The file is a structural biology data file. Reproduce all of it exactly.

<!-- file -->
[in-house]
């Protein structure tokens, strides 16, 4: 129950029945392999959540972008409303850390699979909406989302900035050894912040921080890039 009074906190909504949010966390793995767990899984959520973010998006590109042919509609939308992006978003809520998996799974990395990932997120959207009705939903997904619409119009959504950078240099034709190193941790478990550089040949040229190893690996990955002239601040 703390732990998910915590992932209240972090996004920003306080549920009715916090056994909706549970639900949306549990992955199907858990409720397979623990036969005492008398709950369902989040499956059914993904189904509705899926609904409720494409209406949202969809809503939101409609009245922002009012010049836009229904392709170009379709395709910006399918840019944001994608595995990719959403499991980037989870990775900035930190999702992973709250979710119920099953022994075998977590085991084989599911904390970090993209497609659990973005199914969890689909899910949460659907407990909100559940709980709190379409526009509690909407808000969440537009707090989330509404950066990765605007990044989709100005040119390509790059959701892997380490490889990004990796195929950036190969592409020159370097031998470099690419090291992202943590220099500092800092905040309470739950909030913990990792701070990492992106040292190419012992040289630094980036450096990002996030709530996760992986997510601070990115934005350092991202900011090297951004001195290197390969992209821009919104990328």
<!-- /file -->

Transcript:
[in-house]
């Protein structure tokens, strides 16, 4: 129950029945392999959540972008409303850390699979909406989302900035050894912040921080890039 009074906190909504949010966390793995767990899984959520973010998006590109042919509609939308992006978003809520998996799974990395990932997120959207009705939903997904619409119009959504950078240099034709190193941790478990550089040949040229190893690996990955002239601040 703390732990998910915590992932209240972090996004920003306080549920009715916090056994909706549970639900949306549990992955199907858990409720397979623990036969005492008398709950369902989040499956059914993904189904509705899926609904409720494409209406949202969809809503939101409609009245922002009012010049836009229904392709170009379709395709910006399918840019944001994608595995990719959403499991980037989870990775900035930190999702992973709250979710119920099953022994075998977590085991084989599911904390970090993209497609659990973005199914969890689909899910949460659907407990909100559940709980709190379409526009509690909407808000969440537009707090989330509404950066990765605007990044989709100005040119390509790059959701892997380490490889990004990796195929950036190969592409020159370097031998470099690419090291992202943590220099500092800092905040309470739950909030913990990792701070990492992106040292190419012992040289630094980036450096990002996030709530996760992986997510601070990115934005350092991202900011090297951004001195290197390969992209821009919104990328």